A terrific, if seriously California-centric culinary history lesson, Food Fight is about what happened to America's farmers, shoppers and eaters before San Francisco-area cooks pushed the whole "eat healthier, eat fresh, eat local" thing on the rest of the country and indeed the world.
Christopher Taylor's sober but engaging documentary looks at the Nixon-era policies that led to industrial farming and cheap, processed, bland food, and the epidemic of American obesity and diabetes that spun off that. Seriously, we weren't always this chunky.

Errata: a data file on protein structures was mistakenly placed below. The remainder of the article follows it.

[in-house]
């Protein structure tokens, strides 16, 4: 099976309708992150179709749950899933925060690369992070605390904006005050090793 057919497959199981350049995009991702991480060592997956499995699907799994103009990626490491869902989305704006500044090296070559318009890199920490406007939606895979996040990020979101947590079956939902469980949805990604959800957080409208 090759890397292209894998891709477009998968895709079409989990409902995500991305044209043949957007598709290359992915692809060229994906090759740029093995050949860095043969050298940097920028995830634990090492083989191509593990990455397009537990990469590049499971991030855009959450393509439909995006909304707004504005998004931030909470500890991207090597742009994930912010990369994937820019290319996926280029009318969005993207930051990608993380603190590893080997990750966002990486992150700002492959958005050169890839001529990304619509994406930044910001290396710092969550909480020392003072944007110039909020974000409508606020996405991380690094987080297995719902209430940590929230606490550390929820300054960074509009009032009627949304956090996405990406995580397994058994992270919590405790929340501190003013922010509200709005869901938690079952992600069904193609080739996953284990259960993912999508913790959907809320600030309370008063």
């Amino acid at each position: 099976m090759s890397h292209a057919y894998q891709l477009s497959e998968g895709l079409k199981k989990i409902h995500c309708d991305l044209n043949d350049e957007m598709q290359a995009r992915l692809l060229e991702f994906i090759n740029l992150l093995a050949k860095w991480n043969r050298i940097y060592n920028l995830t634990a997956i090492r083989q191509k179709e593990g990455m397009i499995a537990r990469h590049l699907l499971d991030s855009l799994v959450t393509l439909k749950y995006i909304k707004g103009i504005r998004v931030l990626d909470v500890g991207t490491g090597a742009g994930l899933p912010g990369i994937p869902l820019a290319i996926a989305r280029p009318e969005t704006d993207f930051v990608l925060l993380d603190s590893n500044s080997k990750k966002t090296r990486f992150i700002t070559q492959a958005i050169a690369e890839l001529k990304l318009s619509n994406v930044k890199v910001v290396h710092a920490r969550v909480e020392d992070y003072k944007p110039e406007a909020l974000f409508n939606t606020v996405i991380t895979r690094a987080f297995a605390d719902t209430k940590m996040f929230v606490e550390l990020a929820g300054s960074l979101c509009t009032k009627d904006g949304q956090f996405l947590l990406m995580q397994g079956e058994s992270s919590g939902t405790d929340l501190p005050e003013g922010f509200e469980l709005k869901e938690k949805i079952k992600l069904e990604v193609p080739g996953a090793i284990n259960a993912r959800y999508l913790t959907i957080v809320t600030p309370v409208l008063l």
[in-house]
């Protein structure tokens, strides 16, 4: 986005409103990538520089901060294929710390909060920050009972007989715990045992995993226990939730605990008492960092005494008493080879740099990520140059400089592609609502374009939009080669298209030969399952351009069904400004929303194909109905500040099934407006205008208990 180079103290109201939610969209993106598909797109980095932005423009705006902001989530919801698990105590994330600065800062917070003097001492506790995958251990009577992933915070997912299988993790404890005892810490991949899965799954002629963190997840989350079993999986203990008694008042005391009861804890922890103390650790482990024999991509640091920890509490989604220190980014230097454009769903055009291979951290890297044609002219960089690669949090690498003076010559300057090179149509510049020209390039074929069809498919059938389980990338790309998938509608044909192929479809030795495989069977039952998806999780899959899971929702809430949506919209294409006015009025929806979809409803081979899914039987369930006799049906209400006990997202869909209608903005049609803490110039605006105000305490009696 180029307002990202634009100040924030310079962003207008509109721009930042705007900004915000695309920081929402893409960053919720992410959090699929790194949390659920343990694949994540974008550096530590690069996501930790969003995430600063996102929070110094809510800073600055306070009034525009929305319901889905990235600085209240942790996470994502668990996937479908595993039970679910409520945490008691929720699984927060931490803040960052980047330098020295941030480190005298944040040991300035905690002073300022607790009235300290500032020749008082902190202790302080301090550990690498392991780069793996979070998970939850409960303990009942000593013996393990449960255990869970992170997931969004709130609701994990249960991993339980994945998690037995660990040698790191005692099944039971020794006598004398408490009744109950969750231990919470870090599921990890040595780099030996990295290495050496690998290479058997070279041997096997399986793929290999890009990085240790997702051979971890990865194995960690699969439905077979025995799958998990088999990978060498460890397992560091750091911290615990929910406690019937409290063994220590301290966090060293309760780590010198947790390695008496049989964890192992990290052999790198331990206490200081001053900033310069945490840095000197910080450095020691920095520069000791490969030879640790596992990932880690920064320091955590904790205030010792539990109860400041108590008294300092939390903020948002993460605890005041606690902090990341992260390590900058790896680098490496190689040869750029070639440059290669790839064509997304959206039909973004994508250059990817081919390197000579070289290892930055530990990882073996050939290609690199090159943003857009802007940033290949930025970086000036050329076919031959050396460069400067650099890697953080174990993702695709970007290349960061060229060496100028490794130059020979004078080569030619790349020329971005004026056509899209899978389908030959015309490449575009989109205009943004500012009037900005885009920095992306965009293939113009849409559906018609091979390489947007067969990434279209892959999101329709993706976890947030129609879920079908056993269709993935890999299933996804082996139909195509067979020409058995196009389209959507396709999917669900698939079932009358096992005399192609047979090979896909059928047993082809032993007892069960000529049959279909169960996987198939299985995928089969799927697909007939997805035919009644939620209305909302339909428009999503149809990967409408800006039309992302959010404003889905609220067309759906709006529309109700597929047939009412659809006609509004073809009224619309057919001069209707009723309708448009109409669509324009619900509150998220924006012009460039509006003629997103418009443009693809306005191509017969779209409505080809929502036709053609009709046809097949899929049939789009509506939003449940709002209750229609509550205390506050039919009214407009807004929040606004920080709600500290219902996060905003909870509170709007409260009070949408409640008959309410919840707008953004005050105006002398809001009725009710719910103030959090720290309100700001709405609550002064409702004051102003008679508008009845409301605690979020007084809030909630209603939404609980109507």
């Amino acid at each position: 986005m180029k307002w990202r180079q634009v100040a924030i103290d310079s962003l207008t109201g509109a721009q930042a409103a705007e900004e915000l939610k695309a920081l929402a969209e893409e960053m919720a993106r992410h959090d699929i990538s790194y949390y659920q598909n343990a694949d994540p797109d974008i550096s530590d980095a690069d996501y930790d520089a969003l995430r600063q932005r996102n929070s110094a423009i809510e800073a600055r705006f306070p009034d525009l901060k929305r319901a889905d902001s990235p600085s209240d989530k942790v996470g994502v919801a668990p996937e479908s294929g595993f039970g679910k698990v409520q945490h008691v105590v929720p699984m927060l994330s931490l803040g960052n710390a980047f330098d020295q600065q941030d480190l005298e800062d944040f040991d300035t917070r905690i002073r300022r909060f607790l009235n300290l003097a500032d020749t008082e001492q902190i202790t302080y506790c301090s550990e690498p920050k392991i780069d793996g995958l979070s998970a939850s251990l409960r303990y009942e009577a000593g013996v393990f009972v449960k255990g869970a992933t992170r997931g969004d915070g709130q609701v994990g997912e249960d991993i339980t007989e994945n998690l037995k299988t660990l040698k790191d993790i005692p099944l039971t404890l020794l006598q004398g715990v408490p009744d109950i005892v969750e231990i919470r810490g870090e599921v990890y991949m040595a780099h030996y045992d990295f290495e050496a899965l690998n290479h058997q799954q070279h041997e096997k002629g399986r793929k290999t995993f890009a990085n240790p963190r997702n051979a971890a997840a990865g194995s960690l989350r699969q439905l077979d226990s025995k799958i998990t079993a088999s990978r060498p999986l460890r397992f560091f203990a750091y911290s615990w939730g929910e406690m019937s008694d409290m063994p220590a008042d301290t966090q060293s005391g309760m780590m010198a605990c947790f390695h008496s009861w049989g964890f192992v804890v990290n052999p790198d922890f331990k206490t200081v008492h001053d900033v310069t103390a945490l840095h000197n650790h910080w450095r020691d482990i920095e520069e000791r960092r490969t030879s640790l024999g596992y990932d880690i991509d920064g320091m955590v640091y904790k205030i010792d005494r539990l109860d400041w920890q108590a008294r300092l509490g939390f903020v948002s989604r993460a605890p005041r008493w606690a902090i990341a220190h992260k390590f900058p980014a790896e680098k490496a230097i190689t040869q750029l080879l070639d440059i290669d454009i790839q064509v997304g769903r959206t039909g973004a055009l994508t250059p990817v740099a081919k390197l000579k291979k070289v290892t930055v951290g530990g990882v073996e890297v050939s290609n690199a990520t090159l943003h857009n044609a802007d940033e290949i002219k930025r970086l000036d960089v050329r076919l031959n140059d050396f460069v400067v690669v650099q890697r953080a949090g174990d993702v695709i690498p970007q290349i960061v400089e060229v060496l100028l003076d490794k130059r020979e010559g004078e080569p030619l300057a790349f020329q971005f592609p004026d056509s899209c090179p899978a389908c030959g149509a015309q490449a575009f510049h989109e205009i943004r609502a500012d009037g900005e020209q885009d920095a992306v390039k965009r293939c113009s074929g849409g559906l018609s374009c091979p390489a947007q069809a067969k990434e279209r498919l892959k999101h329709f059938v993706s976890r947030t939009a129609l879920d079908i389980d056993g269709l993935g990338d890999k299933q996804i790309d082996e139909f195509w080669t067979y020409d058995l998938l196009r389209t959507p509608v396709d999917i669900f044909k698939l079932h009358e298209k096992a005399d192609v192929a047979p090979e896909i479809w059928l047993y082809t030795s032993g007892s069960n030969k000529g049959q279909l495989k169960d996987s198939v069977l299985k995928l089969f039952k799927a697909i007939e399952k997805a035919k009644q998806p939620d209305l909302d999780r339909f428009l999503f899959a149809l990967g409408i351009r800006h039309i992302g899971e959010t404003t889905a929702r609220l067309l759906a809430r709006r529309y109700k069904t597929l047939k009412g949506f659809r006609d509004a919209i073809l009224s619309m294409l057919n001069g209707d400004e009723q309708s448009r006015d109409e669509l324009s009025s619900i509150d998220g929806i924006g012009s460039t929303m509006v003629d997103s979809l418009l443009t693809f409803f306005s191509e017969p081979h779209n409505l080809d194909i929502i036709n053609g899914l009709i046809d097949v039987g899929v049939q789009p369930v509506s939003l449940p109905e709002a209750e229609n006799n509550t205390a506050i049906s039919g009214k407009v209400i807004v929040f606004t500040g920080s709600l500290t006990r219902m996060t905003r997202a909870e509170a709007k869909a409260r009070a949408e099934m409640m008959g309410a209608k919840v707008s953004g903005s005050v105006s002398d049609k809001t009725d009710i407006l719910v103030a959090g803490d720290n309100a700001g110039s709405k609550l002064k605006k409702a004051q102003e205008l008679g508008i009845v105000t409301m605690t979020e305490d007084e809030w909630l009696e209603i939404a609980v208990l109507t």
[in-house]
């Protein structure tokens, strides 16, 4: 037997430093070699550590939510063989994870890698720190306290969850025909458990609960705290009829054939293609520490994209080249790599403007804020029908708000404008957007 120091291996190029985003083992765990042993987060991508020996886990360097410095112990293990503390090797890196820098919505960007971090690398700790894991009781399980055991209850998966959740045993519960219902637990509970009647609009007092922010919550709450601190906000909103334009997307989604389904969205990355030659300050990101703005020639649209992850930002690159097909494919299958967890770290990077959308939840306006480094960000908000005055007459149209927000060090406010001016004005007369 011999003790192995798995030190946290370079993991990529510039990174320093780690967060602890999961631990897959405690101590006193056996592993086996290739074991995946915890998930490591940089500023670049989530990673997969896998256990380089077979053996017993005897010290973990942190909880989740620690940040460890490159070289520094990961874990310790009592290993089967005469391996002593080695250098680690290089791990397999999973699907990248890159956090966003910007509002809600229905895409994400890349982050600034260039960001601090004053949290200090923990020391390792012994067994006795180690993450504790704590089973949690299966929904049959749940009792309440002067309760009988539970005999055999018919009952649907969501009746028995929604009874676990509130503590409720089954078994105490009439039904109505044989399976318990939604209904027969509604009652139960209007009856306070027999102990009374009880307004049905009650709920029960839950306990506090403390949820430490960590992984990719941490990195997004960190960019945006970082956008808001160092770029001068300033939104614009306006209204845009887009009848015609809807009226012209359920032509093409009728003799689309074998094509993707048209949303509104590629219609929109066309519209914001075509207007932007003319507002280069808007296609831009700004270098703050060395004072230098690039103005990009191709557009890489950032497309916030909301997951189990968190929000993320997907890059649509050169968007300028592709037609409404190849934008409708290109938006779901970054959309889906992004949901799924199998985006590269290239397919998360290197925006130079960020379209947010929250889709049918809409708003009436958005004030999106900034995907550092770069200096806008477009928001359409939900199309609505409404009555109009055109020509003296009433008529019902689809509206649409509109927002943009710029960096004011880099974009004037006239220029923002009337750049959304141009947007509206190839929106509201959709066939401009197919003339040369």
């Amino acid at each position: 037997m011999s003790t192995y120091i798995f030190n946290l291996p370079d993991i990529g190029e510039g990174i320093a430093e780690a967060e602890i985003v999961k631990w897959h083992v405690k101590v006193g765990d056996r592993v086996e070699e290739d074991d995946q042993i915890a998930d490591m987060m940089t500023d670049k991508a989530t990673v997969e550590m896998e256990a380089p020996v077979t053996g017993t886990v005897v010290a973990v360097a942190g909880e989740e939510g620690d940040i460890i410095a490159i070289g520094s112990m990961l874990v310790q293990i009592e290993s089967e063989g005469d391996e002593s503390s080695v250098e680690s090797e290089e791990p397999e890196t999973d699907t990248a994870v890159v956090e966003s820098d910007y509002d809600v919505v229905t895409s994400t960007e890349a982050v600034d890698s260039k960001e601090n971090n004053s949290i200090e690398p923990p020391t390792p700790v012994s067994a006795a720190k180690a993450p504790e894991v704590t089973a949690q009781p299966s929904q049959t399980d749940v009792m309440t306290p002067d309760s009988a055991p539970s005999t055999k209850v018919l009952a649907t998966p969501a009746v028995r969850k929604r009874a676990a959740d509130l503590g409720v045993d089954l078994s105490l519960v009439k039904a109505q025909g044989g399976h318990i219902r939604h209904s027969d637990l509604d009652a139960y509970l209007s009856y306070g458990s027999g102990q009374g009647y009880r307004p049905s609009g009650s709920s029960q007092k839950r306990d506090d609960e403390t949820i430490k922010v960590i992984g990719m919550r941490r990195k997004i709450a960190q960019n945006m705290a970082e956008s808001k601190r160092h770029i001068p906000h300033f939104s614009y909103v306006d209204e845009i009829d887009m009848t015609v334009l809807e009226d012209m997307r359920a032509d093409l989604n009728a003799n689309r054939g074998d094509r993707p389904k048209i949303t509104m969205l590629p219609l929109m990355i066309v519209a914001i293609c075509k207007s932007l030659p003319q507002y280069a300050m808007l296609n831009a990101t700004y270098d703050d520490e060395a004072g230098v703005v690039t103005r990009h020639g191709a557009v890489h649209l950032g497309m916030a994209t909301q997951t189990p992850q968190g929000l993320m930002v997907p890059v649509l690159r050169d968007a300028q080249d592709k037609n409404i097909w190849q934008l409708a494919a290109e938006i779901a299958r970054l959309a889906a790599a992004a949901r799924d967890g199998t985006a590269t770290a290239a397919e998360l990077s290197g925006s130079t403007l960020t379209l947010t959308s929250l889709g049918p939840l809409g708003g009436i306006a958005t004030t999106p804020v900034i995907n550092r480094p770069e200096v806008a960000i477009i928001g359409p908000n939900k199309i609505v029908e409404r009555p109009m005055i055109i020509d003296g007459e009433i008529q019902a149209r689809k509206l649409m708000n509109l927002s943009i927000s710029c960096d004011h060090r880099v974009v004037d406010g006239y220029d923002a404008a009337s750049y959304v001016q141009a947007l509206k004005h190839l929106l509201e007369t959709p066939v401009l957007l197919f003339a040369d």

Using old TV commercials and interviews with chefs, experts and others, Taylor and Co. show how the current struggle over food policy is a last vestige of the counter-culture of the 1960s and traces it all to a push back against Big Oil and Big Chemicals by Chez Panisse, the Berkely restaurant from which Alice Waters launched the revolution.
It's a lively, opinionated and very entertaining way of convincing people that changing our eating habits will save America.
Screening at: 3:15 p.m. Sunday, March 29, Regal.Copyright © 2015, Los Angeles Times